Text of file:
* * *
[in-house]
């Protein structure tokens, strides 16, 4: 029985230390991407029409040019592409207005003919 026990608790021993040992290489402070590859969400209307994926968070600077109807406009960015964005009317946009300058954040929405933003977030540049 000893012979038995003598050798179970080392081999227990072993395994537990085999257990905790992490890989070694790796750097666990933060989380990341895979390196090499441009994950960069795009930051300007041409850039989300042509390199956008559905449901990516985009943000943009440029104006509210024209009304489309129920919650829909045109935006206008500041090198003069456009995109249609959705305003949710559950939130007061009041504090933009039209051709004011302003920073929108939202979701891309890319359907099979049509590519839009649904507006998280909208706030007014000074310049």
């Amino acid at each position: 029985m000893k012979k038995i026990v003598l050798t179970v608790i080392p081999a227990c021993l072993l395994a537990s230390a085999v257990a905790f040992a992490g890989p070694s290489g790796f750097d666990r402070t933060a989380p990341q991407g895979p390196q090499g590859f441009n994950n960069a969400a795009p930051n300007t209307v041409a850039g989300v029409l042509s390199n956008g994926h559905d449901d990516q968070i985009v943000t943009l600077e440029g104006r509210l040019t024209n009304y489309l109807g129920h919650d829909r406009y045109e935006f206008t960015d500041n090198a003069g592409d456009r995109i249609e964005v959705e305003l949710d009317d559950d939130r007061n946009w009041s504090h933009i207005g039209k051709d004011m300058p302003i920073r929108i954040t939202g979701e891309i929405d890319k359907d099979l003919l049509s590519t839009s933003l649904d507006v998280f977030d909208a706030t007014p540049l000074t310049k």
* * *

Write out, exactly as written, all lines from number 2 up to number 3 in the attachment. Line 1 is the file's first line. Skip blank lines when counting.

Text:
């Protein structure tokens, strides 16, 4: 029985230390991407029409040019592409207005003919 026990608790021993040992290489402070590859969400209307994926968070600077109807406009960015964005009317946009300058954040929405933003977030540049 000893012979038995003598050798179970080392081999227990072993395994537990085999257990905790992490890989070694790796750097666990933060989380990341895979390196090499441009994950960069795009930051300007041409850039989300042509390199956008559905449901990516985009943000943009440029104006509210024209009304489309129920919650829909045109935006206008500041090198003069456009995109249609959705305003949710559950939130007061009041504090933009039209051709004011302003920073929108939202979701891309890319359907099979049509590519839009649904507006998280909208706030007014000074310049």
């Amino acid at each position: 029985m000893k012979k038995i026990v003598l050798t179970v608790i080392p081999a227990c021993l072993l395994a537990s230390a085999v257990a905790f040992a992490g890989p070694s290489g790796f750097d666990r402070t933060a989380p990341q991407g895979p390196q090499g590859f441009n994950n960069a969400a795009p930051n300007t209307v041409a850039g989300v029409l042509s390199n956008g994926h559905d449901d990516q968070i985009v943000t943009l600077e440029g104006r509210l040019t024209n009304y489309l109807g129920h919650d829909r406009y045109e935006f206008t960015d500041n090198a003069g592409d456009r995109i249609e964005v959705e305003l949710d009317d559950d939130r007061n946009w009041s504090h933009i207005g039209k051709d004011m300058p302003i920073r929108i954040t939202g979701e891309i929405d890319k359907d099979l003919l049509s590519t839009s933003l649904d507006v998280f977030d909208a706030t007014p540049l000074t310049k």